Understanding Health Care Disparities Among Families of Children with ASD: The Role of Advocacy, Empowerment, and Parent-Professional Relationships

Saturday, May 14, 2016: 11:30 AM-1:30 PM
Hall A (Baltimore Convention Center)
K. A. Casagrande and B. Ingersoll, Michigan State University, East Lansing, MI
Background: Children with ASD have complex service needs due to a unique combination of core symptoms and comorbid conditions that affect child and family functioning. Consequently, these families utilize a greater number of services than families of children with other special healthcare needs. However, they also report more unmet service needs and less satisfaction with the services they receive. These disparities are even more pronounced in low-SES families. This may be due in part to the factors that support access to services, such as parental advocacy, parent empowerment, and parent-professional partnerships, which may differ across high and low SES families. 

Objectives: This analysis will address two questions: 1) what might explain differences in service adequacy based on family SES; and 2) who is likely to advocate for services if their needs are not met.

Methods: Parents of children with ASD (n=248; M=9.9 years old) completed a 30-minute anonymous survey. The survey included a demographics questionnaire, services inventory, Autism Behavior Checklist, Family Empowerment Scale, Family-Professional Partnership Scale, and an advocacy questionnaire designed for this study. Recruitment utilized both online and in-person data collection strategies in an effort to maximize the diversity of the sample. Parent education (college degree vs. no college degree) was used as a proxy for SES.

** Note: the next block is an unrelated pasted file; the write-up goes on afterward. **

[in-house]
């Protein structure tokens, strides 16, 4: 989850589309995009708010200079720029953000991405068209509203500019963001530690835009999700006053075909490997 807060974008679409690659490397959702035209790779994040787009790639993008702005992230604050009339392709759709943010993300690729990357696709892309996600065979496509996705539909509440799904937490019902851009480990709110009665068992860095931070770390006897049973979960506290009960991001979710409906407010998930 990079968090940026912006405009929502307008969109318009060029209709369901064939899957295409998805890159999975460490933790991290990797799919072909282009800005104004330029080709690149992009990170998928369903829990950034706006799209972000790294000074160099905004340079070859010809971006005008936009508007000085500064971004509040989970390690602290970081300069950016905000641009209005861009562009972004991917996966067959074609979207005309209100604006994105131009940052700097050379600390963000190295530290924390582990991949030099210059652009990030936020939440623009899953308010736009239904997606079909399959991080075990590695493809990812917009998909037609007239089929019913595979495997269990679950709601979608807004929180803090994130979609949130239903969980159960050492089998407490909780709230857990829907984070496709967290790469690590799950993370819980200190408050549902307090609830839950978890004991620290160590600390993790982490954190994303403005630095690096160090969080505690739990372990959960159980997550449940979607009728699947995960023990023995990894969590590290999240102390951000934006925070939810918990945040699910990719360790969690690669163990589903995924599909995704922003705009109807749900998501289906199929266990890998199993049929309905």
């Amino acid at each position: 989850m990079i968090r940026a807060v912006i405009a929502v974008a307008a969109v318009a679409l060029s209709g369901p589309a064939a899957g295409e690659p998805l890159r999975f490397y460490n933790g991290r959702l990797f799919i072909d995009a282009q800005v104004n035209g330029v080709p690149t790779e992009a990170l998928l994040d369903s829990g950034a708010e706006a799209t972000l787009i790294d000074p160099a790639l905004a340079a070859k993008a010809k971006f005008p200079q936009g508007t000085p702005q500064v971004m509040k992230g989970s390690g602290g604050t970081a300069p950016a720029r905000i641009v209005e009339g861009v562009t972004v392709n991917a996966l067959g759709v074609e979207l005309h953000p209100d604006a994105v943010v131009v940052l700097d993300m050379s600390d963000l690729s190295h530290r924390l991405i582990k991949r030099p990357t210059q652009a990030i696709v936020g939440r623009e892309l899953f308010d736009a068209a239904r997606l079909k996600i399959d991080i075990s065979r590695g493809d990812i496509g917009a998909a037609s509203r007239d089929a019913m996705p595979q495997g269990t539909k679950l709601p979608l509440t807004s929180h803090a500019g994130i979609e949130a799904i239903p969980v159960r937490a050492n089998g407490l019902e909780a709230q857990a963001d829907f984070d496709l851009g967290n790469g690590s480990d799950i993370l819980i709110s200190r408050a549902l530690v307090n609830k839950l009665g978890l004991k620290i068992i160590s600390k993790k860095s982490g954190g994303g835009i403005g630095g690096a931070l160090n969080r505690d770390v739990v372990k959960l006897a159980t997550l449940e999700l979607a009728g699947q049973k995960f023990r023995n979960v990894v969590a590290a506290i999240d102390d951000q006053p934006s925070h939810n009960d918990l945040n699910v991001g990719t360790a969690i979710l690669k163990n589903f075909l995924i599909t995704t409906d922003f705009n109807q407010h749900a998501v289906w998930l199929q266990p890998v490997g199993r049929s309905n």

Results: An independent samples t-test demonstrated that higher SES families (M=.48, SD=.29) were more likely to perceive their services as adequate than lower SES families (M=.35, SD=.22), t(246)=-3.70, p<.001. Parent empowerment, parent-professional partnerships, and parent advocacy were examined as potential mediators of this relationship. Controlling for child’s age and level of severity, parent-professional partnership was a significant mediator of the effect between SES and service adequacy (Sobel test: z=2.81, se=.017, p<.005).

To examine potential predictors of parent advocacy, multiple regression was used. Child severity (β=-.157; p=.018), service adequacy (β=-.170; p=.017), and parent empowerment (β=.229; p=.001) were each independent predictors of parent advocacy. Controlling for child severity, a moderated regression found that service adequacy and parent empowerment interacted to predict parent advocacy, (ΔR2=.013, FΔ(1,243)=3.706, p=.055), such that parents who experienced a low level of service adequacy and high level of parent empowerment were most likely to advocate for their child.

Conclusions: As families have a finite amount of time, energy, and resources, it is important to understand how they can most effectively navigate the service system. Results suggest that parent-professional partnerships may be an important factor that explains some of the disparities in service adequacy for lower-SES families. Additionally, for those families who do not receive adequate services, empowerment may be an important component in making the decision to advocate. Strategies aimed at reducing disparities in service adequacy for lower-SES families of children with ASD should consider methods for improving parent-professional partnerships and increasing parent empowerment. It will be important to expand the study in order to determine if the trending results reach significance in a more diverse sample.